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1457 [1457]

K. Henry. 8. Anne Askew, Ioh. Lacelles, Ioh. Adams, Nich. Belenian, Martyrs.

as are godly, will walke in them: and as for the wicked, they will stumble at them. MarginaliaOse. 14.Osee. xiiij.

Salomon (sayth S. Steuen) builded an house for the God of Iacob. Howbeit, the highest of all, dwelleth not in Temples made with handes, as sayth the Prophet: Heauē is my seat, and the earth is my footestole. MarginaliaEsai. 66.What house will ye build for me, sayth the Lorde? or what place is it that I shall rest in? Hath not my hand made all thynges? MarginaliaAct. 7.Act. vij.

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Woman beleue me (saith Christ to the Samaritane) the tyme is at hand, that ye shall neither in this mountayne, nor yet at Ierusalem worshyp the father. Ye worship ye wot not what, but we know what we worshyp. For saluation cōmeth of the Iewes. But the houre commeth, and is nowe, when the true worshippers shall worshyp the father in spirite and veritie. MarginaliaIoh. 3.Iohn. iij.

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Labour not (sayth Christ) for the meate that perisheth, but for that that endureth into the lyfe euerlastyng, whiche the sonne of mā shall geue you: For hym God the father hath sealed. MarginaliaIoh. 6.Iohn. vj.

¶ The summe of the condemnation of me Anne Askew at the Guild Hall.

MarginaliaAn other examination of An. Askew at the Guild Hall.THey sayd to me there that I was an hereticke, and condemned by the law, if I would stand in myne opinion. I aunswered that I was no hereticke, neither yet deserued I any death by the law of God. But as concernyng the fayth whiche I vttered and wrote to the Counsell, I would not (I sayd) deny it, because I knew it true. Thē would they nedes know, if I would deny the Sacrament to be Christes body and bloud. I sayd yea. For the same sonne of God, that was borne of the virgine Mary, is now glorious in heauen, and will come agayne from thence at the latter day, lyke as he went vp. Act. j. MarginaliaThe substance of the Sacrament denyed to be God.And as for that ye call your God, it is a peece of bread. For a more proufe thereof (marke it when ye liste) let it lye in the boxe but iij. monethes, & it will be mouldy, and so turne to nothyng that is good. Wherupon I am persuaded, that it can not be God.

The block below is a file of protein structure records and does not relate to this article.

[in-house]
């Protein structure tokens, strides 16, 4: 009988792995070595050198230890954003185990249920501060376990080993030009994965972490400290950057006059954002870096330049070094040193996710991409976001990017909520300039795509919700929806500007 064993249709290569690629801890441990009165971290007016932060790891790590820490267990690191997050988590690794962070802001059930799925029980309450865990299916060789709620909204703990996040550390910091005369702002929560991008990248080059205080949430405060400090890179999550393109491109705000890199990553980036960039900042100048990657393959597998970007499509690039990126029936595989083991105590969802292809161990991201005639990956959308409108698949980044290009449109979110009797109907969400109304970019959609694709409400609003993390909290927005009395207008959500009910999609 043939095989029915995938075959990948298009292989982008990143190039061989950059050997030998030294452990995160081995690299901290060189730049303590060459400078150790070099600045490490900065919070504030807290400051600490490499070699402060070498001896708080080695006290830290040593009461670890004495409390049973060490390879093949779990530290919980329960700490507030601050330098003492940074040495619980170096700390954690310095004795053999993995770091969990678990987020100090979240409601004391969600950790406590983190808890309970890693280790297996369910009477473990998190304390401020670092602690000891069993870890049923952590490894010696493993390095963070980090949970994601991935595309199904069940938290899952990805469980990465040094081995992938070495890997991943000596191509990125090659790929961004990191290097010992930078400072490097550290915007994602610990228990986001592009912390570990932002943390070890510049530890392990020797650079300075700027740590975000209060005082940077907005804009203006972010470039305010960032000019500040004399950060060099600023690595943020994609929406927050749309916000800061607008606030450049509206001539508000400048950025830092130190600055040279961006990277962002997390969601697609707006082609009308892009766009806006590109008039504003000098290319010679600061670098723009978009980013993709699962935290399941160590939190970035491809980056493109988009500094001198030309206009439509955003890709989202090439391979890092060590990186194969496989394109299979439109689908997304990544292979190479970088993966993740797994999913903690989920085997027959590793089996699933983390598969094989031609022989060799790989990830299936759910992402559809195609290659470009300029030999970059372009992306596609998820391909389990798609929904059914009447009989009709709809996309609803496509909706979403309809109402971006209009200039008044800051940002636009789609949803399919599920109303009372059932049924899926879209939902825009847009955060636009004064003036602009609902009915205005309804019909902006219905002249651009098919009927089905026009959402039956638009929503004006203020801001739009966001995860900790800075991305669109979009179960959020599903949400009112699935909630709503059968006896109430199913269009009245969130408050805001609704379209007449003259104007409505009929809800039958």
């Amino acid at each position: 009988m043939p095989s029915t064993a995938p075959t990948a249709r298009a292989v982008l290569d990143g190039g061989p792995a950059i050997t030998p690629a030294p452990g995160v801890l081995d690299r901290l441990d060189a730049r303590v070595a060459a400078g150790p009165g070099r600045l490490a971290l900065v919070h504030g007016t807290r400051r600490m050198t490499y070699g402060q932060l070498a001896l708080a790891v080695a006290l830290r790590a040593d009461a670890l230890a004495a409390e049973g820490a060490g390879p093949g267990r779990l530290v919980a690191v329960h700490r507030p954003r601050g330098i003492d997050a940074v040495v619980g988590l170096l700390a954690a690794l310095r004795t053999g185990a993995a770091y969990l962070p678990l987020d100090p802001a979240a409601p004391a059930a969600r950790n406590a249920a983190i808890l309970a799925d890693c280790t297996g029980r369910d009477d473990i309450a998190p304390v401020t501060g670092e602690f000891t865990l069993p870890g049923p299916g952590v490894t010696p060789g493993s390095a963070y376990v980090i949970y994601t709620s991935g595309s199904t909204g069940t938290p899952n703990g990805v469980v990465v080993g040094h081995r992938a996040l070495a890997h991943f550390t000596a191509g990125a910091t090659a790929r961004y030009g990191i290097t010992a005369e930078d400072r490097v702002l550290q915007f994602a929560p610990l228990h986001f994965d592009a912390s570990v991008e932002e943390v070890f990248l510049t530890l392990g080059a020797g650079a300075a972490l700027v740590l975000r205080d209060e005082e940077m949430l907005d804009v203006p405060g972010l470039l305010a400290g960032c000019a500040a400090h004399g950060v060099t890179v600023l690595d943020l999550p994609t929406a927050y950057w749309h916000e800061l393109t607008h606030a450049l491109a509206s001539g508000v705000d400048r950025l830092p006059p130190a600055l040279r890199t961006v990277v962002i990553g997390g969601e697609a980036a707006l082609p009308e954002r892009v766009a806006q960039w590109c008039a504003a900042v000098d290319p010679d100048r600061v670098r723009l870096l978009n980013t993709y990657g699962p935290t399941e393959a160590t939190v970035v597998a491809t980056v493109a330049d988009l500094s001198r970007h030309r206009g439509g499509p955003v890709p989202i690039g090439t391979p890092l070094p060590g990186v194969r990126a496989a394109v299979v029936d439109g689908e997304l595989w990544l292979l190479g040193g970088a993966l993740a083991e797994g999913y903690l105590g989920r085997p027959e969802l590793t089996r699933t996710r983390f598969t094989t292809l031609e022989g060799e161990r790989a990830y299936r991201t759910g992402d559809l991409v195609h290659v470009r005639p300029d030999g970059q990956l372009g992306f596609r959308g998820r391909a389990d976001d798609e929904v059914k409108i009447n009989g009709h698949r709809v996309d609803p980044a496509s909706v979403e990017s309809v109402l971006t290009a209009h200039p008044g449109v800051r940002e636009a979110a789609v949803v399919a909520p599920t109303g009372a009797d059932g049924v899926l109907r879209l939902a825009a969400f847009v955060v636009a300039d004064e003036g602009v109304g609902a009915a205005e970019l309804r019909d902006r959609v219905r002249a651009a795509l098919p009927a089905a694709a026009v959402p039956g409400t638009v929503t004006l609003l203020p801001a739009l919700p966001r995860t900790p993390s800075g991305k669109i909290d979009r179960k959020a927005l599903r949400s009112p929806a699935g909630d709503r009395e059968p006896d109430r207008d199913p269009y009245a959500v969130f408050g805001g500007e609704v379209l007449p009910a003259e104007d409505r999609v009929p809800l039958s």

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After that, they willed me to haue a Priest: and then I smiled. Then they asked me, if it were not good? I said, I would cōfesse my faultes vnto God. For I was sure that he would heare me with fauour. MarginaliaAn. Askew with her fellowes cōdemned by a Quest.And so we were condemned with a Quest 

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This is an error; as Bale's editions make clear, Askew was condemned without a quest. This is an unfortunate copying error of the part of Foxe's compositor, for in pointing out the illegality of her condemnation according to 35 Henry VIII. c 5, Askew was making an important point. Askew's attention to the relevance of her own case to ongoing jurisdictional disputes between common law and ecclesiastical courts was, as Paula McQuade argues, a 'brilliant strategic move' (see Paula McQuade, '"Except that they had offended the Lawe": Gender and Jurisprudence in the Examinations of Anne Askew', Literature & History 3 [1994], 8).

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MarginaliaThe beliefe of An. Askew concerning the Sacramentes, written to the Counsell.My beliefe whiche I wrote to the Coūsell was this: that the Sacramentall bread was left vs to be receiued with thankes geuyng, in remembraunce of Christes death, the only remedy of our soules recouery: and that therby we also receyue the whole benefites and frutes of his most glorious Passion. Then would they nedes know whether the bread in the boxe were God or no? I sayd, God is a spirite, and will be worshipped in spirit and truth. MarginaliaIohn. 4.Iohn. iiij. Thē they demaunded: Wil you plainly deny Christ to be in the Sacrament? I aunswered that I beleue faythfully the eternall sonne of God not to dwell there 

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Askew's denial of the Real Presence (and thus her heresy according to the Act of the Six Articles) is clear here, but expressed in the context of her denial of the sacrificial nature of the Catholic Mass. For Lutheran-leaning evangelicals and (reformed) sacramentaries alike (who denied the Real Presence altogether), this question of the Mass as a sacrifice was a non-starter: the only propitiatory sacrifice was the one performed by Christ himself at Calvary. Faith alone in that belief provided salvation. In expressing her opinion of the Mass, Askew echoes Crome (as he preached in his infamous 'false' recantation in May 1546): 'a sacrifice it is of thanks gevinng to the only shepherde for his ones afferd offering which hath made a full satisfaccion of all the synnes of them which beleve and cleave to hym by faythe…and it is to us a comemoracion of Chrysts deathe and passion' (British Library MS Harleian 425, 65r-66r; for Crome's 'false' recantations, see Susan Wabuda, 'Equivocation and Recantation during the English Reformation: The "Subtle Shadows" of Dr Edward Crome', Journal of Ecclesiastical History 44 [1993], 224-42).

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. In witnesse whereof I recited agayne the historie of Bell, MarginaliaDaniell. 19.
Actes. 7. 17.
Math. 24.
and the xix. chap. of Daniell, the vij. and xvij. of the Actes, and the xxiiij. of Mathew, concludyng thus: I neither wishe death, nor yet feare hys might, God haue the prayse therof with thankes.

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¶ My letter sent to the Lord Chauncelour.